Implications of sponge biodiversity patterns for the management of a marine reserve in Northern Australia

Przeslawski, Rachel, Alvarez, Belinda, Kool, Johnathan, Bridge, Tom, Caley, M. Julian, and Nichol, Scott (2015) Implications of sponge biodiversity patterns for the management of a marine reserve in Northern Australia. PLoS ONE, 10. pp. 1-20.

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Abstract

Marine reserves are becoming progressively more important as anthropogenic impacts continue to increase, but we have little baseline information for most marine environments. In this study, we focus on the Oceanic Shoals Commonwealth Marine Reserve (CMR) in northern Australia, particularly the carbonate banks and terraces of the Sahul Shelf and Van Diemen Rise which have been designated a Key Ecological Feature (KEF). We use a species-level inventory compiled from three marine surveys to the CMR to address several questions relevant to marine management: 1) Are carbonate banks and other raised geomorphic features associated with biodiversity hotspots? 2) Can environmental (depth, substrate hardness, slope) or biogeographic (east vs west) variables help explain local and regional differences in community structure? 3) Do sponge communities differ among individual raised geomorphic features? Approximately 750 sponge specimens were collected in the Oceanic Shoals CMR and assigned to 348 species, of which only 18% included taxonomically described species. Between eastern and western areas of the CMR, there was no difference between sponge species richness or assemblages on raised geomorphic features. Among individual raised geomorphic features, sponge assemblages were significantly different, but species richness was not. Species richness showed no linear relationships with measured environmental factors, but sponge assemblages were weakly associated with several environmental variables including mean depth and mean backscatter (east and west) and mean slope (east only). These patterns of sponge diversity are applied to support the future management and monitoring of this region, particularly noting the importance of spatial scale in biodiversity assessments and associated management strategies.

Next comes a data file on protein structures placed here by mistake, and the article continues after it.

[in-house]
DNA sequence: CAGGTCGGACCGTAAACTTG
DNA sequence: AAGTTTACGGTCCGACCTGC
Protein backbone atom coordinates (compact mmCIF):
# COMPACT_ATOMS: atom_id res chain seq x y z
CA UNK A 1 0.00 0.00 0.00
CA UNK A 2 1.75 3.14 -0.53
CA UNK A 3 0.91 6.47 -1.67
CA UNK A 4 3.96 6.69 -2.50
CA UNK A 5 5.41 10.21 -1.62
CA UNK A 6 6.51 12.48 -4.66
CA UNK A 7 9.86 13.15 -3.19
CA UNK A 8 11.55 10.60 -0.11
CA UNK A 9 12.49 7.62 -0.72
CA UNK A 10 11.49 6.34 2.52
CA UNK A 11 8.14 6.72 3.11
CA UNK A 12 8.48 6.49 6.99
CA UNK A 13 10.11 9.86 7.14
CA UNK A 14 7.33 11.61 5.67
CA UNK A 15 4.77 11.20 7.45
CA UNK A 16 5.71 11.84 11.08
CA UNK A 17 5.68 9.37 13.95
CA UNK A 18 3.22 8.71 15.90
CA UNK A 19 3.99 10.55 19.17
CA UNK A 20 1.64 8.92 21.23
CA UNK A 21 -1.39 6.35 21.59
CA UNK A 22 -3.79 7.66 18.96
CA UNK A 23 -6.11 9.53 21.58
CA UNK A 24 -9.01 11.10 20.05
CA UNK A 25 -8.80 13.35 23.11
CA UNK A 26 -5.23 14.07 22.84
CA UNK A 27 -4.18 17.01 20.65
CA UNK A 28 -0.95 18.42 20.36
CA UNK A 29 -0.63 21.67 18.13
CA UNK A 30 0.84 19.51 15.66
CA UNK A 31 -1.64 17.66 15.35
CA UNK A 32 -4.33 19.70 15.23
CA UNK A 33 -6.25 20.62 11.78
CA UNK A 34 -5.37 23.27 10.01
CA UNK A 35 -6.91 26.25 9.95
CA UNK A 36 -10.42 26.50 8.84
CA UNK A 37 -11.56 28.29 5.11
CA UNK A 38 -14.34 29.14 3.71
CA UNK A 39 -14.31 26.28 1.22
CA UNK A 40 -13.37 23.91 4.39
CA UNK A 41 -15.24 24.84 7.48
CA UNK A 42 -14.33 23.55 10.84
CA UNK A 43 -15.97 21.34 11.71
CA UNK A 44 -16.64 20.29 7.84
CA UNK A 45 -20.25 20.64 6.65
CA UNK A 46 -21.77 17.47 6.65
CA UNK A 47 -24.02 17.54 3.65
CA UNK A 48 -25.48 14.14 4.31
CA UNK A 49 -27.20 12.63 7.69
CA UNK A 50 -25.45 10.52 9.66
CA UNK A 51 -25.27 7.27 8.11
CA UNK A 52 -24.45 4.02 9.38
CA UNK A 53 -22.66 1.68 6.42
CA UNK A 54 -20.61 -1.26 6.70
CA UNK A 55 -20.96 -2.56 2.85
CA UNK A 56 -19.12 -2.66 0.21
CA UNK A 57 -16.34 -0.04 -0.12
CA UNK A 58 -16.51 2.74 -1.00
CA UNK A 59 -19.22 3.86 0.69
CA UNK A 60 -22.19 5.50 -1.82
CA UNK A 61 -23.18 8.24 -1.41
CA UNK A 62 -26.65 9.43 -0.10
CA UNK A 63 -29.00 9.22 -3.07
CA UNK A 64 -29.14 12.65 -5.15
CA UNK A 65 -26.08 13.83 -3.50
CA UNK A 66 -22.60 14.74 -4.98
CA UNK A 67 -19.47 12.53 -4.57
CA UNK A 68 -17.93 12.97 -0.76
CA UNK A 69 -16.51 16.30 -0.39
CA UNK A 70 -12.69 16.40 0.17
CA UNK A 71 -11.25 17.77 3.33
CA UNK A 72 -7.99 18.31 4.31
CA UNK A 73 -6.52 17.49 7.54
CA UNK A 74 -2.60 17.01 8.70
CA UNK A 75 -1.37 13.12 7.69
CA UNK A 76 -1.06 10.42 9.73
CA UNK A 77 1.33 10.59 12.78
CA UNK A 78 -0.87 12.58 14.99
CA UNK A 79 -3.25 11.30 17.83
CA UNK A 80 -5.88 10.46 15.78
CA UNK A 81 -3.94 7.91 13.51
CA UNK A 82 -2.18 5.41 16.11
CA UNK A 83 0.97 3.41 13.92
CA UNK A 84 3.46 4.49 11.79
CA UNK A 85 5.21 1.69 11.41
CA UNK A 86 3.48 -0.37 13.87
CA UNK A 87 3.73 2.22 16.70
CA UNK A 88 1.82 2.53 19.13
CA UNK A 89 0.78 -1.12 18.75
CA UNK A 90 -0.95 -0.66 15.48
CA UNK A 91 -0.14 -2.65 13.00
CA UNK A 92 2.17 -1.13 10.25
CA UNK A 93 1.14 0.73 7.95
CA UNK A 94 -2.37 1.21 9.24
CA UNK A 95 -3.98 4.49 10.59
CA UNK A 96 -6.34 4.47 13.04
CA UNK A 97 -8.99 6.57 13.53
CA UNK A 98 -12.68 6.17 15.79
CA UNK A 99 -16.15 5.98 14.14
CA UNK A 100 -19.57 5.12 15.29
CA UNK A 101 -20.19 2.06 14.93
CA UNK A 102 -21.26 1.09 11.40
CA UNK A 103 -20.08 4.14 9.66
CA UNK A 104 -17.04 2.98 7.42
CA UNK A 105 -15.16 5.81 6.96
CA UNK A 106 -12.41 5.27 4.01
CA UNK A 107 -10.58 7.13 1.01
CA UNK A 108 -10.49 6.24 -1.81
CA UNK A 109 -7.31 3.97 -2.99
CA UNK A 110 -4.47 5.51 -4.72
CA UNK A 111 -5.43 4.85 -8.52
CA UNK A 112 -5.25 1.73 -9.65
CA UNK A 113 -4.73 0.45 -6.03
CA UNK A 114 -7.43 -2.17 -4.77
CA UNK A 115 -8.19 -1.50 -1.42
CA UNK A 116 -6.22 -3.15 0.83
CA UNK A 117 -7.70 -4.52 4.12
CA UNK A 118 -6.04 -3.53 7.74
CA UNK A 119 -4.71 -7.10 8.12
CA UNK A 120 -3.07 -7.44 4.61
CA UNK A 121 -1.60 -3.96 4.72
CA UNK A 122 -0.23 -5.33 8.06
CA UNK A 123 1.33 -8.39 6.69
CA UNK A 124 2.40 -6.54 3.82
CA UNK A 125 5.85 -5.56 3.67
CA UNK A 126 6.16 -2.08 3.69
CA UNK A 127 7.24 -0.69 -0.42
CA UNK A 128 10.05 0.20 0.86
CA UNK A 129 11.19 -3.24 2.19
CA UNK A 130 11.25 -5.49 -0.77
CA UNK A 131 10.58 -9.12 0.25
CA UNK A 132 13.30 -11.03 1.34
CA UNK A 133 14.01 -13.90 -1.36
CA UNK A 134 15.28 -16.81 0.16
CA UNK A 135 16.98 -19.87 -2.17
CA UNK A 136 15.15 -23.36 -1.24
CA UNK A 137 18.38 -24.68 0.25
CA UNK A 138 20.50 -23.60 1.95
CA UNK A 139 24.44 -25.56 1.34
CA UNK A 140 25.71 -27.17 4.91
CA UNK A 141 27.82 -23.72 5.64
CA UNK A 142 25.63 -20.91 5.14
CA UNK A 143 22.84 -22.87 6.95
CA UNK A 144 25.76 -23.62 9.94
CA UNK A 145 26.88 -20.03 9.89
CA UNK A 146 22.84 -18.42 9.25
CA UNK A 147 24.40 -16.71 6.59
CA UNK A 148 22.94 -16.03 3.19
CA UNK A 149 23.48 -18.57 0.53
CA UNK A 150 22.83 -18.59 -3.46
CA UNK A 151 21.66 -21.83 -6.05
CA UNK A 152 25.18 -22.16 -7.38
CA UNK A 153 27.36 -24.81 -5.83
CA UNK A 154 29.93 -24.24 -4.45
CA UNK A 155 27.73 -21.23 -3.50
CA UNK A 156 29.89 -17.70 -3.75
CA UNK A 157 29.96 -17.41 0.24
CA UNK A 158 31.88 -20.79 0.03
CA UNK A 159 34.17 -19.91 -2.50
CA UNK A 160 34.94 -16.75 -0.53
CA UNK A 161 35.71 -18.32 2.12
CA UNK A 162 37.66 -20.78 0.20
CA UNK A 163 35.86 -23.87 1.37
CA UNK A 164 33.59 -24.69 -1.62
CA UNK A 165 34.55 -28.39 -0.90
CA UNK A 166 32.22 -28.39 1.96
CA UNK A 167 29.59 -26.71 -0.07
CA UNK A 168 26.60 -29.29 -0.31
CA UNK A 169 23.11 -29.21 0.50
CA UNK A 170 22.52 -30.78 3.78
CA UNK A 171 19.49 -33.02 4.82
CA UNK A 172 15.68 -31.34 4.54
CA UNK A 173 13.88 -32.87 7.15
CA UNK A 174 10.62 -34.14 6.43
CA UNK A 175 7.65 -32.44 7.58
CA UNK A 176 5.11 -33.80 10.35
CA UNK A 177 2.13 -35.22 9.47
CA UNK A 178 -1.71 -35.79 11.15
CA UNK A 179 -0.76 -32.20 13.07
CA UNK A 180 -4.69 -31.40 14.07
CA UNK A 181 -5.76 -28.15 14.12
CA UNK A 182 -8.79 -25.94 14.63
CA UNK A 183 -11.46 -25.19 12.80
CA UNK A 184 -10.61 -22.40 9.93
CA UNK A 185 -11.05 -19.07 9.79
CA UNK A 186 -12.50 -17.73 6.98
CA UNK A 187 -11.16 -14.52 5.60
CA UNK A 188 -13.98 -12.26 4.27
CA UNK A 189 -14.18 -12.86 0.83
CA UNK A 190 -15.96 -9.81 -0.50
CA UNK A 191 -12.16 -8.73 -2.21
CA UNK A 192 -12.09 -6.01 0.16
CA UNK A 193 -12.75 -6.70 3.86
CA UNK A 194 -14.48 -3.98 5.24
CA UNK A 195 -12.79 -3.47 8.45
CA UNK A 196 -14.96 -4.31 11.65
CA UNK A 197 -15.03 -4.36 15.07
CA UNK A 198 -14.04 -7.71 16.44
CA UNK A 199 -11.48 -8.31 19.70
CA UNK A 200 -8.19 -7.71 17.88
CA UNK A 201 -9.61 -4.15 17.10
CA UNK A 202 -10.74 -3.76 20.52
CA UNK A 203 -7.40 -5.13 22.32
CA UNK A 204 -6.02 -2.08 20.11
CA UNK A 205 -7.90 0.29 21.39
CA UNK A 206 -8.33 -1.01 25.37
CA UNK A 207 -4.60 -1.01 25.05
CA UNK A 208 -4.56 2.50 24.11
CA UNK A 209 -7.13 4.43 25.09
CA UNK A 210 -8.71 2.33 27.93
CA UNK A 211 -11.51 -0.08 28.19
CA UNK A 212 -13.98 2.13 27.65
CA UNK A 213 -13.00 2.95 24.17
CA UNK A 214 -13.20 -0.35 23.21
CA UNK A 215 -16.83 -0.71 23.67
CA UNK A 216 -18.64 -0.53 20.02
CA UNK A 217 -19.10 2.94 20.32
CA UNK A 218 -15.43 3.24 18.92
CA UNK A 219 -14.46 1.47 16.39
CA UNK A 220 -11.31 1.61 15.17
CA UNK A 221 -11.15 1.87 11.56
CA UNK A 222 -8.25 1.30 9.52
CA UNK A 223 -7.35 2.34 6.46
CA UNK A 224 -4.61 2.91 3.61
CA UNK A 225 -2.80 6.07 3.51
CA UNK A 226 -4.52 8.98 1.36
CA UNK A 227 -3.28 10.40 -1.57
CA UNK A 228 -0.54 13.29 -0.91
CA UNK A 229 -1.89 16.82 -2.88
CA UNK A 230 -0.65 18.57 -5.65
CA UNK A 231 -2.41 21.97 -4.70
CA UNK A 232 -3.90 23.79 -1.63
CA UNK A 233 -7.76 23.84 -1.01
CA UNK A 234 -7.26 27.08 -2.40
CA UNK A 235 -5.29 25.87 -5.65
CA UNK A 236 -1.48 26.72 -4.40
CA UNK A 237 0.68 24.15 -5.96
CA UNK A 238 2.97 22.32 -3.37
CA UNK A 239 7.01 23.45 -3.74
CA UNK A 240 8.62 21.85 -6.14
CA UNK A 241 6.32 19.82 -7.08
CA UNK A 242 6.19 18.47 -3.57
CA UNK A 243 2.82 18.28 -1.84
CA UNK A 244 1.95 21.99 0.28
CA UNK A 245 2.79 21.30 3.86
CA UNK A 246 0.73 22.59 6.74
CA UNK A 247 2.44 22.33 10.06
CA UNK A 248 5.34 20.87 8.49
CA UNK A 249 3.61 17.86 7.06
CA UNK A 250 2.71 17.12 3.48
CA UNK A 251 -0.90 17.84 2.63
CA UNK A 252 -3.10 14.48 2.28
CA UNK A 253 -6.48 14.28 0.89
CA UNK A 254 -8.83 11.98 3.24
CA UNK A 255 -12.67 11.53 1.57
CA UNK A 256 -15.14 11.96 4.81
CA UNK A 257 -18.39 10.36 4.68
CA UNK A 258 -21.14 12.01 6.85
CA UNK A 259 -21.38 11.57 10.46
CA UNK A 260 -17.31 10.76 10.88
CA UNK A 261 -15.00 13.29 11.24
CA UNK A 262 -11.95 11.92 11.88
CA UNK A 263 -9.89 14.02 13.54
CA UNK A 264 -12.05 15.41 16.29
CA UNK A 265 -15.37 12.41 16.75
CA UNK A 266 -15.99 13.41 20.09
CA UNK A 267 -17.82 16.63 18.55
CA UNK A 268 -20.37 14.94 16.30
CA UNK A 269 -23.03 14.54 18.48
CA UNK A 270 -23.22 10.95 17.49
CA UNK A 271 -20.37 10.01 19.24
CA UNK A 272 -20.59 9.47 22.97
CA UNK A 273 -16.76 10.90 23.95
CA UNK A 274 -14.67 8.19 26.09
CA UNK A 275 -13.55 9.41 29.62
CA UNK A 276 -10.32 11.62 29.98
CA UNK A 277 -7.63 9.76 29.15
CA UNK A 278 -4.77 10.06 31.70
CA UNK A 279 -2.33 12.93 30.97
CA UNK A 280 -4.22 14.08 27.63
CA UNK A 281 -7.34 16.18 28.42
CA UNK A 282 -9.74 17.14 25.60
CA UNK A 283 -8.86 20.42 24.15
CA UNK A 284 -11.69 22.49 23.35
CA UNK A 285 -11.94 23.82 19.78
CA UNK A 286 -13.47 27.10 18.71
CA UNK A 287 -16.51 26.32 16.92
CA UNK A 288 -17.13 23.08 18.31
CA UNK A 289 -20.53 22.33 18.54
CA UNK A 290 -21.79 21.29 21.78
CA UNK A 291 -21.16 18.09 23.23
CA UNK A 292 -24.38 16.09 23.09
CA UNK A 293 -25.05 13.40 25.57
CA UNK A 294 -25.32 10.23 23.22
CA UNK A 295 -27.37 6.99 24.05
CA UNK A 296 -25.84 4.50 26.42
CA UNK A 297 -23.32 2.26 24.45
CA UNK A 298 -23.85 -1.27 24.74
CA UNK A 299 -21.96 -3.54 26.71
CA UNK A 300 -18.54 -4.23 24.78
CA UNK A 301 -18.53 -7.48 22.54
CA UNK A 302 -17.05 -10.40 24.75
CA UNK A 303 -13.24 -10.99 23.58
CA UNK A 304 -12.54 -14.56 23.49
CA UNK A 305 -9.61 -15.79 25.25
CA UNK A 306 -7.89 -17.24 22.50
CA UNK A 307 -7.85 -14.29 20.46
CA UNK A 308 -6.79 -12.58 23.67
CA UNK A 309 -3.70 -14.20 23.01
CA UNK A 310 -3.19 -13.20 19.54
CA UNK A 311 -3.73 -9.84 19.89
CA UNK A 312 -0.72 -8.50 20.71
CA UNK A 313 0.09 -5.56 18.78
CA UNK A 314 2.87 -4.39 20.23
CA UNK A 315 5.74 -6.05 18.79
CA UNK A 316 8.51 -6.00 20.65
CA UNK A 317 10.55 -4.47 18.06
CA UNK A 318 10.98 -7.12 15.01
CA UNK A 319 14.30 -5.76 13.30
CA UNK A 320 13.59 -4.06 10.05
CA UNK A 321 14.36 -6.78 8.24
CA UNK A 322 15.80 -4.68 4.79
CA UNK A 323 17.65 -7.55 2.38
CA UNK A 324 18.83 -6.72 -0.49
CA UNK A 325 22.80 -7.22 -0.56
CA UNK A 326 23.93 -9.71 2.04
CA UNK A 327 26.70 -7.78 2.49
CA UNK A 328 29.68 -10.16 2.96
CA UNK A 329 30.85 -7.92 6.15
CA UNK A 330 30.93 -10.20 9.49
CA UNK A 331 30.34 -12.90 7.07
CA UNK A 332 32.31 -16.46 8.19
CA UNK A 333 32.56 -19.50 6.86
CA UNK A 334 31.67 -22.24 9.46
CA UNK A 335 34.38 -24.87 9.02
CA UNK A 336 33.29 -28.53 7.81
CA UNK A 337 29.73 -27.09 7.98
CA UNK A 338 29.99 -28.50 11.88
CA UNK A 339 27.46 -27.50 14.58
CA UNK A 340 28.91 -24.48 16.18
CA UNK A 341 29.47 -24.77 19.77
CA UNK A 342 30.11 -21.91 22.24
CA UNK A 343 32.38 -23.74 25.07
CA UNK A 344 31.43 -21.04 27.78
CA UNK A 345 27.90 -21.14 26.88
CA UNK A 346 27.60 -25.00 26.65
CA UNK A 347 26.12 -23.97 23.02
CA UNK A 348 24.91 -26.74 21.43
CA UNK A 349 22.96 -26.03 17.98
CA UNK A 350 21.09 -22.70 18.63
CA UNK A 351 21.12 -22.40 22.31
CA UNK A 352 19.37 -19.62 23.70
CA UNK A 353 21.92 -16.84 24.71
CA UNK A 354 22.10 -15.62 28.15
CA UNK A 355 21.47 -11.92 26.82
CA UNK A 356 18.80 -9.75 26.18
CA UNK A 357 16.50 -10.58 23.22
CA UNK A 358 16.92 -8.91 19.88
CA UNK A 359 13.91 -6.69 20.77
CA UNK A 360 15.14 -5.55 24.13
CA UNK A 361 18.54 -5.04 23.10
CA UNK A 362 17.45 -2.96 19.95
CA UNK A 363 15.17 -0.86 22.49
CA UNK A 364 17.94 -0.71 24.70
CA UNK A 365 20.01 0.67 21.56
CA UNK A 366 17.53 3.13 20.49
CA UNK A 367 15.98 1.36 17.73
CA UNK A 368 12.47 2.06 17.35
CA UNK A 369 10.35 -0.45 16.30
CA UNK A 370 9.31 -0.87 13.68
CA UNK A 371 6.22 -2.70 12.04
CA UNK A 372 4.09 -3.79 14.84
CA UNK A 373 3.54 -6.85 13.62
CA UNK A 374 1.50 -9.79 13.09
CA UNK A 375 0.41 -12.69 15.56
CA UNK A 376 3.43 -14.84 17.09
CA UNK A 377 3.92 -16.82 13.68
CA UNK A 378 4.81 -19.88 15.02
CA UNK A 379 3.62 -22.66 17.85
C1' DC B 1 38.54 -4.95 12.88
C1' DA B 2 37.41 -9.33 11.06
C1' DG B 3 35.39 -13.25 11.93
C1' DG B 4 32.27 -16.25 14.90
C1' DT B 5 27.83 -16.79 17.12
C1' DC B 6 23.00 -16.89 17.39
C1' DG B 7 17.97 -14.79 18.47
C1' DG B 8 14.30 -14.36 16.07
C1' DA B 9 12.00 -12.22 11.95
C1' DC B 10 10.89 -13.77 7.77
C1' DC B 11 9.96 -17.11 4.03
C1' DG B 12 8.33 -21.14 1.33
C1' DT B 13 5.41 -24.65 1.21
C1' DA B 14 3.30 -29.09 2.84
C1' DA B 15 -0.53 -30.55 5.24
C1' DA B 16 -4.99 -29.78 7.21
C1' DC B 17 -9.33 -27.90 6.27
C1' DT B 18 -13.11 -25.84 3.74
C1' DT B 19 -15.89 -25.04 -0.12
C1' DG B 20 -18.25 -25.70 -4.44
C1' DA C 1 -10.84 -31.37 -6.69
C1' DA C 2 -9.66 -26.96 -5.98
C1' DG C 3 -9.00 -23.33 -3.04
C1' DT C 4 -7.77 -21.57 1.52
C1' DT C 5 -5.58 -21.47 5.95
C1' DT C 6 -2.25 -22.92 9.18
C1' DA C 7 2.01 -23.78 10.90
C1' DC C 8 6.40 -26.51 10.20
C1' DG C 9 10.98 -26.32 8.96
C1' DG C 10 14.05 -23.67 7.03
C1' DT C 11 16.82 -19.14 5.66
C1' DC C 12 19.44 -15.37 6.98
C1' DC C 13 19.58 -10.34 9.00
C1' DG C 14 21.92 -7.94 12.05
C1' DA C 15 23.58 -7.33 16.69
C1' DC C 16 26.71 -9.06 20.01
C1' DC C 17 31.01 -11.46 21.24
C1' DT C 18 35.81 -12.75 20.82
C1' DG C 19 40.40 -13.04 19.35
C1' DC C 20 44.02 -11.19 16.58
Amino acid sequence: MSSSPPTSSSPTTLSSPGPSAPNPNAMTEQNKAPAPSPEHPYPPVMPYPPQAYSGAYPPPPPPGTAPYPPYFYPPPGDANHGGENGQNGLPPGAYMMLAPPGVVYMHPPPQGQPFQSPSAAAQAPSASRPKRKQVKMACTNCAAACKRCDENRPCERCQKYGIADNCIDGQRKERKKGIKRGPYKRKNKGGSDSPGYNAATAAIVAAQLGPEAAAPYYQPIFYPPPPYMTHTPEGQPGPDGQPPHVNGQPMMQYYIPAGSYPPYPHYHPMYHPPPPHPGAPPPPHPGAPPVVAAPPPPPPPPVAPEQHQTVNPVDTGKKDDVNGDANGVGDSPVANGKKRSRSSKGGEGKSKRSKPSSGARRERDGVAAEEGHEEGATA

Item ID: 42082
Item Type: Article (Refereed Research - C1)
Additional Information:

© 2015 Przeslawski et al. This is an open access article distributed under the terms of the Creative Commons Attribution License, which permits unrestricted use, distribution, and reproduction in any medium, provided the original author and source are credited.

ISSN: 1932-6203
Funders: National Environmental Research Program (NERP): Marine Biodiversity Hub
Date Deposited: 23 Dec 2015 02:55
FoR Codes: 05 ENVIRONMENTAL SCIENCES > 0502 Environmental Science and Management > 050205 Environmental Management @ 35%
05 ENVIRONMENTAL SCIENCES > 0502 Environmental Science and Management > 050202 Conservation and Biodiversity @ 35%
06 BIOLOGICAL SCIENCES > 0602 Ecology > 060205 Marine and Estuarine Ecology (incl Marine Ichthyology) @ 30%
SEO Codes: 96 ENVIRONMENT > 9608 Flora, Fauna and Biodiversity > 960805 Flora, Fauna and Biodiversity at Regional or Larger Scales @ 40%
96 ENVIRONMENT > 9605 Ecosystem Assessment and Management > 960507 Ecosystem Assessment and Management of Marine Environments @ 60%
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